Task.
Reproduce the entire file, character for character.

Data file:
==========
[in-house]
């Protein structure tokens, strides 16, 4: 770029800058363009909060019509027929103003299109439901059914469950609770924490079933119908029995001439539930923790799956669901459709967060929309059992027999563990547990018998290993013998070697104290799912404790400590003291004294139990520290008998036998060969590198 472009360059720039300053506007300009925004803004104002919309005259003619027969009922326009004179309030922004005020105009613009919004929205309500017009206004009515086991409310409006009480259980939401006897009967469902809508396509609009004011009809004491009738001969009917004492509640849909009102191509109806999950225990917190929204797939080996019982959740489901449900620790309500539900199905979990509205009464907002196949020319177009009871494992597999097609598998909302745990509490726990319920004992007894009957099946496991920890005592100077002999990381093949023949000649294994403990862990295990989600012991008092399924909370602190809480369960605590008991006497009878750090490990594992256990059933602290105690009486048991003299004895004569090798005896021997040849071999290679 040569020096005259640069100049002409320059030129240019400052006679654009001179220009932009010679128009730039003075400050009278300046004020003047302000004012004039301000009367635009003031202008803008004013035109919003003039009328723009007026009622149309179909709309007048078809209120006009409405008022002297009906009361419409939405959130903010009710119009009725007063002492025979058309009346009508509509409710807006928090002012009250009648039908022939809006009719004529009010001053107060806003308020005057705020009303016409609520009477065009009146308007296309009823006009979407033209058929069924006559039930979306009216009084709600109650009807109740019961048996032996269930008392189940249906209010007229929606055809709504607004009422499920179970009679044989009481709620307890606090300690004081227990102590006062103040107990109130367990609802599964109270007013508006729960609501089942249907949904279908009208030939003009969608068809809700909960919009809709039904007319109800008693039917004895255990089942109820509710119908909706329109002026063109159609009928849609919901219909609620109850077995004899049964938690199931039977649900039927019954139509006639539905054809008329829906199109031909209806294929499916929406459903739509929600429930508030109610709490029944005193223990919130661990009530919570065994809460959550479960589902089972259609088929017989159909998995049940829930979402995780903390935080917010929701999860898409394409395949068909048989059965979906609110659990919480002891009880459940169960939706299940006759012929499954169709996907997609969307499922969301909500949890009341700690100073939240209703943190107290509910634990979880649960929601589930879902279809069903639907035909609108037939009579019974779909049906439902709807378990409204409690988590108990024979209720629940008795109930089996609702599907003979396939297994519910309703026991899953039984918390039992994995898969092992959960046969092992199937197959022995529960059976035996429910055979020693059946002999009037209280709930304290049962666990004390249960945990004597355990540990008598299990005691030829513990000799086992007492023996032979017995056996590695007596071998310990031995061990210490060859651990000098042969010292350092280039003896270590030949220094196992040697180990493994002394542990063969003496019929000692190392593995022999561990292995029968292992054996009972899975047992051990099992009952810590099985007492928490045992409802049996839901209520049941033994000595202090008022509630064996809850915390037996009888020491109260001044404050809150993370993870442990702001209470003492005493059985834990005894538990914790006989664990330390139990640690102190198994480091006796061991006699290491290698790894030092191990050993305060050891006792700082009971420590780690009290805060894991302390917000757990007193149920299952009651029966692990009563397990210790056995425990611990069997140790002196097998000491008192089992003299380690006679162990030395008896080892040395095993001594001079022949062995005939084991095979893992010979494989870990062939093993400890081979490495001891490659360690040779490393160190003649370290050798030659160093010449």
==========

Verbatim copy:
[in-house]
């Protein structure tokens, strides 16, 4: 770029800058363009909060019509027929103003299109439901059914469950609770924490079933119908029995001439539930923790799956669901459709967060929309059992027999563990547990018998290993013998070697104290799912404790400590003291004294139990520290008998036998060969590198 472009360059720039300053506007300009925004803004104002919309005259003619027969009922326009004179309030922004005020105009613009919004929205309500017009206004009515086991409310409006009480259980939401006897009967469902809508396509609009004011009809004491009738001969009917004492509640849909009102191509109806999950225990917190929204797939080996019982959740489901449900620790309500539900199905979990509205009464907002196949020319177009009871494992597999097609598998909302745990509490726990319920004992007894009957099946496991920890005592100077002999990381093949023949000649294994403990862990295990989600012991008092399924909370602190809480369960605590008991006497009878750090490990594992256990059933602290105690009486048991003299004895004569090798005896021997040849071999290679 040569020096005259640069100049002409320059030129240019400052006679654009001179220009932009010679128009730039003075400050009278300046004020003047302000004012004039301000009367635009003031202008803008004013035109919003003039009328723009007026009622149309179909709309007048078809209120006009409405008022002297009906009361419409939405959130903010009710119009009725007063002492025979058309009346009508509509409710807006928090002012009250009648039908022939809006009719004529009010001053107060806003308020005057705020009303016409609520009477065009009146308007296309009823006009979407033209058929069924006559039930979306009216009084709600109650009807109740019961048996032996269930008392189940249906209010007229929606055809709504607004009422499920179970009679044989009481709620307890606090300690004081227990102590006062103040107990109130367990609802599964109270007013508006729960609501089942249907949904279908009208030939003009969608068809809700909960919009809709039904007319109800008693039917004895255990089942109820509710119908909706329109002026063109159609009928849609919901219909609620109850077995004899049964938690199931039977649900039927019954139509006639539905054809008329829906199109031909209806294929499916929406459903739509929600429930508030109610709490029944005193223990919130661990009530919570065994809460959550479960589902089972259609088929017989159909998995049940829930979402995780903390935080917010929701999860898409394409395949068909048989059965979906609110659990919480002891009880459940169960939706299940006759012929499954169709996907997609969307499922969301909500949890009341700690100073939240209703943190107290509910634990979880649960929601589930879902279809069903639907035909609108037939009579019974779909049906439902709807378990409204409690988590108990024979209720629940008795109930089996609702599907003979396939297994519910309703026991899953039984918390039992994995898969092992959960046969092992199937197959022995529960059976035996429910055979020693059946002999009037209280709930304290049962666990004390249960945990004597355990540990008598299990005691030829513990000799086992007492023996032979017995056996590695007596071998310990031995061990210490060859651990000098042969010292350092280039003896270590030949220094196992040697180990493994002394542990063969003496019929000692190392593995022999561990292995029968292992054996009972899975047992051990099992009952810590099985007492928490045992409802049996839901209520049941033994000595202090008022509630064996809850915390037996009888020491109260001044404050809150993370993870442990702001209470003492005493059985834990005894538990914790006989664990330390139990640690102190198994480091006796061991006699290491290698790894030092191990050993305060050891006792700082009971420590780690009290805060894991302390917000757990007193149920299952009651029966692990009563397990210790056995425990611990069997140790002196097998000491008192089992003299380690006679162990030395008896080892040395095993001594001079022949062995005939084991095979893992010979494989870990062939093993400890081979490495001891490659360690040779490393160190003649370290050798030659160093010449």